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1.  Pathway-Based Analysis of Genome-Wide siRNA Screens Reveals the Regulatory Landscape of App Processing 
PLoS ONE  2015;10(2):e0115369.
The progressive aggregation of Amyloid-β (Aβ) in the brain is a major trait of Alzheimer's Disease (AD). Aβ is produced as a result of proteolytic processing of the β-amyloid precursor protein (APP). Processing of APP is mediated by multiple enzymes, resulting in the production of distinct peptide products: the non-amyloidogenic peptide sAPPα and the amyloidogenic peptides sAPPβ, Aβ40, and Aβ42. Using a pathway-based approach, we analyzed a large-scale siRNA screen that measured the production of different APP proteolytic products. Our analysis identified many of the biological processes/pathways that are known to regulate APP processing and have been implicated in AD pathogenesis, as well as revealing novel regulatory mechanisms. Furthermore, we also demonstrate that some of these processes differentially regulate APP processing, with some mechanisms favouring production of certain peptide species over others. For example, synaptic transmission having a bias towards regulating Aβ40 production over Aβ42 as well as processes involved in insulin and pancreatic biology having a bias for sAPPβ production over sAPPα. In addition, some of the pathways identified as regulators of APP processing contain genes (CLU, BIN1, CR1, PICALM, TREM2, SORL1, MEF2C, DSG2, EPH1A) recently implicated with AD through genome wide association studies (GWAS) and associated meta-analysis. In addition, we provide supporting evidence and a deeper mechanistic understanding of the role of diabetes in AD. The identification of these processes/pathways, their differential impact on APP processing, and their relationships to each other, provide a comprehensive systems biology view of the “regulatory landscape” of APP.
PMCID: PMC4344212  PMID: 25723573
3.  cSSMD: assessing collective activity for addressing off-target effects in genome-scale RNA interference screens 
Bioinformatics  2011;27(20):2775-2781.
Motivation: Off-target activity commonly exists in RNA interference (RNAi) screens and often generates false positives. Existing analytic methods for addressing the off-target effects are demonstrably inadequate in RNAi confirmatory screens.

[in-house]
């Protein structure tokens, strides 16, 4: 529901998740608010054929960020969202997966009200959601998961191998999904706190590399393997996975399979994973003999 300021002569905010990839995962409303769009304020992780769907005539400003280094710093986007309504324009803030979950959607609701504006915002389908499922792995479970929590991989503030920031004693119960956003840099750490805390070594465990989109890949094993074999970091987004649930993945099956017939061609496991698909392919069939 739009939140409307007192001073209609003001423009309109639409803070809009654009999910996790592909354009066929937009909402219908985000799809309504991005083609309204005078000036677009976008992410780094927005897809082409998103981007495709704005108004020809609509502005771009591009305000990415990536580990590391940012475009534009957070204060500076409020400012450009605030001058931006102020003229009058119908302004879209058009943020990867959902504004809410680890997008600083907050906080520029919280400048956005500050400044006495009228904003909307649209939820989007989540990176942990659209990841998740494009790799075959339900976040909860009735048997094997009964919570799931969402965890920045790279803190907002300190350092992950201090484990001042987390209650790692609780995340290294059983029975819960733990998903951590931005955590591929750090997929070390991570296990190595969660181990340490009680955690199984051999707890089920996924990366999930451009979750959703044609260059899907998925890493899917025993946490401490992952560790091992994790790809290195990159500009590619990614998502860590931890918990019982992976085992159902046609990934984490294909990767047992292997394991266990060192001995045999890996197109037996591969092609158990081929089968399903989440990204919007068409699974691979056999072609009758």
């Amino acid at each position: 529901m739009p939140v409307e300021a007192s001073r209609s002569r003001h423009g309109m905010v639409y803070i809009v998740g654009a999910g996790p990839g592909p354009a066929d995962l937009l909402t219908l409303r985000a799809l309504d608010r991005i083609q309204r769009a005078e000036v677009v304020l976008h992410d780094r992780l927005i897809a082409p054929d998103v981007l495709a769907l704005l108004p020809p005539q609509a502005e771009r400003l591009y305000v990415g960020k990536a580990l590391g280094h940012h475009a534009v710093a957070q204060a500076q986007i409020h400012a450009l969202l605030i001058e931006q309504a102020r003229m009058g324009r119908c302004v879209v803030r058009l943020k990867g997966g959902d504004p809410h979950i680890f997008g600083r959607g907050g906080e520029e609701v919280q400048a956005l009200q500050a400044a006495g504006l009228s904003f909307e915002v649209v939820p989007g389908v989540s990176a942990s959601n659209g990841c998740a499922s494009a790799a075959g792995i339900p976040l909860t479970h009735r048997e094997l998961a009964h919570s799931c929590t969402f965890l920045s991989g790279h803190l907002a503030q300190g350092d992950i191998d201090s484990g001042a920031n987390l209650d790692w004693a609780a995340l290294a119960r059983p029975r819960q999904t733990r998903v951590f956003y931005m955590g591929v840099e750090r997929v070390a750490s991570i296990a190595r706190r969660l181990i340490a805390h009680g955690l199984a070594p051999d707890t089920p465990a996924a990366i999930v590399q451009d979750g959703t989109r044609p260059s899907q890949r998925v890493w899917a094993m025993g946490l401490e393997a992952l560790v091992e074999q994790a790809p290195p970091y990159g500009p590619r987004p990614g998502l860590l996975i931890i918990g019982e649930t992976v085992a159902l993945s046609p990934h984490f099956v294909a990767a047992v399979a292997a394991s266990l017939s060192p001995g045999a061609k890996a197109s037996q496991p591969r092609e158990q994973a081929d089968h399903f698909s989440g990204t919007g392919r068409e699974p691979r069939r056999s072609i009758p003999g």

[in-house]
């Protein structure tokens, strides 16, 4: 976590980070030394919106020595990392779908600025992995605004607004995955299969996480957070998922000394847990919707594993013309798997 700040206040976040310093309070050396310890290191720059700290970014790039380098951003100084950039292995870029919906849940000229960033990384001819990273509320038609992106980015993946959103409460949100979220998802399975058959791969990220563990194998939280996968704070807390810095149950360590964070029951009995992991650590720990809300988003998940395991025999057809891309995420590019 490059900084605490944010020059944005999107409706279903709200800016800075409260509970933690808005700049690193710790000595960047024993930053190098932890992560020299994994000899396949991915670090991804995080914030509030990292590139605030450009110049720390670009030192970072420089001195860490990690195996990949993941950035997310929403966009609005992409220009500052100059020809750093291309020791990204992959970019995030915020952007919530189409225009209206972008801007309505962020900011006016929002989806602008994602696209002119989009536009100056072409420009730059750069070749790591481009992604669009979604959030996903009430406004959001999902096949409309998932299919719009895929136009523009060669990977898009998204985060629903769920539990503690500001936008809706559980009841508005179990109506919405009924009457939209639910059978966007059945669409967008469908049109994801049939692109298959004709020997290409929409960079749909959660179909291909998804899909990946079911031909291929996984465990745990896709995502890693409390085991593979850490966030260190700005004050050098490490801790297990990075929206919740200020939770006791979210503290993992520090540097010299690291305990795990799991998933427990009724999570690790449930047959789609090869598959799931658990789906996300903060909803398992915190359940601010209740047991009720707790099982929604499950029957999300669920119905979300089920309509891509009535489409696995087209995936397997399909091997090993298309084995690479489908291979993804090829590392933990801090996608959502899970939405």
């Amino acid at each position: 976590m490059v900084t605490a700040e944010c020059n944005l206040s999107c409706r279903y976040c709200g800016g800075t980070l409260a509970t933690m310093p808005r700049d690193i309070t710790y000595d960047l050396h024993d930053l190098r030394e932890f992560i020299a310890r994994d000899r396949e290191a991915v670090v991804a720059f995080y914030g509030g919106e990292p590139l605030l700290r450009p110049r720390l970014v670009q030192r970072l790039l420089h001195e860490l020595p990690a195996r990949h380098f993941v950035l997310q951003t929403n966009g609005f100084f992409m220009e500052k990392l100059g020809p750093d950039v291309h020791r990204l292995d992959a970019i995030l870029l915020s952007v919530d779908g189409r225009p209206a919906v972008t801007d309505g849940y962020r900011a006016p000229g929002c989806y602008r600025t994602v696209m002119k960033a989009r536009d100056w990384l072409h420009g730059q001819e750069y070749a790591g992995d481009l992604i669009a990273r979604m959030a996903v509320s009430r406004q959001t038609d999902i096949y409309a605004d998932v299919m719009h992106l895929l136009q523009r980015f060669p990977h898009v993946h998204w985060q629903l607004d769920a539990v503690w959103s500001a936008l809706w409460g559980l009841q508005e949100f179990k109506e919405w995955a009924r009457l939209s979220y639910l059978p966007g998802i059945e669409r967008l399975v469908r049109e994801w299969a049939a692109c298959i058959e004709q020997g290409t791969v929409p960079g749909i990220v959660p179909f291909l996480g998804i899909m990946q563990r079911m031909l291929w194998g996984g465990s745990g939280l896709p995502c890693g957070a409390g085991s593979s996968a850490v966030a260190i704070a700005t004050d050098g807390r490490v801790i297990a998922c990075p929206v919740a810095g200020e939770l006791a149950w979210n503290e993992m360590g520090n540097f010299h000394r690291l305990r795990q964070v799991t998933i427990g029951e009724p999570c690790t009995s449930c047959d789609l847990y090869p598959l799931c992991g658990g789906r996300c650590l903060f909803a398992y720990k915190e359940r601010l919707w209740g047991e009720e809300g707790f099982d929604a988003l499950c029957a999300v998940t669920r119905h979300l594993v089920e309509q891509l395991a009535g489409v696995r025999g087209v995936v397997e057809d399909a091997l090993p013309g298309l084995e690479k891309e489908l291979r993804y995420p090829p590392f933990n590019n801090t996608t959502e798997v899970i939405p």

Results: Here, we present an analytic method assessing the collective activity of multiple short interfering RNAs (siRNAs) targeting a gene. Using this method, we can not only reduce the impact of off-target activities, but also evaluate the specific effect of an siRNA, thus providing information about potential off-target effects. Using in-house RNAi screens, we demonstrate that our method obtains more reasonable and sensible results than current methods such as the redundant siRNA activity (RSA) method, the RNAi gene enrichment ranking (RIGER) method, the frequency approach and the t-test.
Supplementary information: Supplementary data are available at Bioinformatics online.
PMCID: PMC3202303  PMID: 21846737
4.  Hit selection with false discovery rate control in genome-scale RNAi screens 
Nucleic Acids Research  2008;36(14):4667-4679.
RNA interference (RNAi) is a modality in which small double-stranded RNA molecules (siRNAs) designed to lead to the degradation of specific mRNAs are introduced into cells or organisms. siRNA libraries have been developed in which siRNAs targeting virtually every gene in the human genome are designed, synthesized and are presented for introduction into cells by transfection in a microtiter plate array. These siRNAs can then be transfected into cells using high-throughput screening (HTS) methodologies. The goal of RNAi HTS is to identify a set of siRNAs that inhibit or activate defined cellular phenotypes. The commonly used analysis methods including median ± kMAD have issues about error rates in multiple hypothesis testing and plate-wise versus experiment-wise analysis. We propose a methodology based on a Bayesian framework to address these issues. Our approach allows for sharing of information across plates in a plate-wise analysis, which obviates the need for choosing either a plate-wise or experimental-wise analysis. The proposed approach incorporates information from reliable controls to achieve a higher power and a balance between the contribution from the samples and control wells. Our approach provides false discovery rate (FDR) control to address multiple testing issues and it is robust to outliers.
PMCID: PMC2504311  PMID: 18628291

Results 1-4 (4)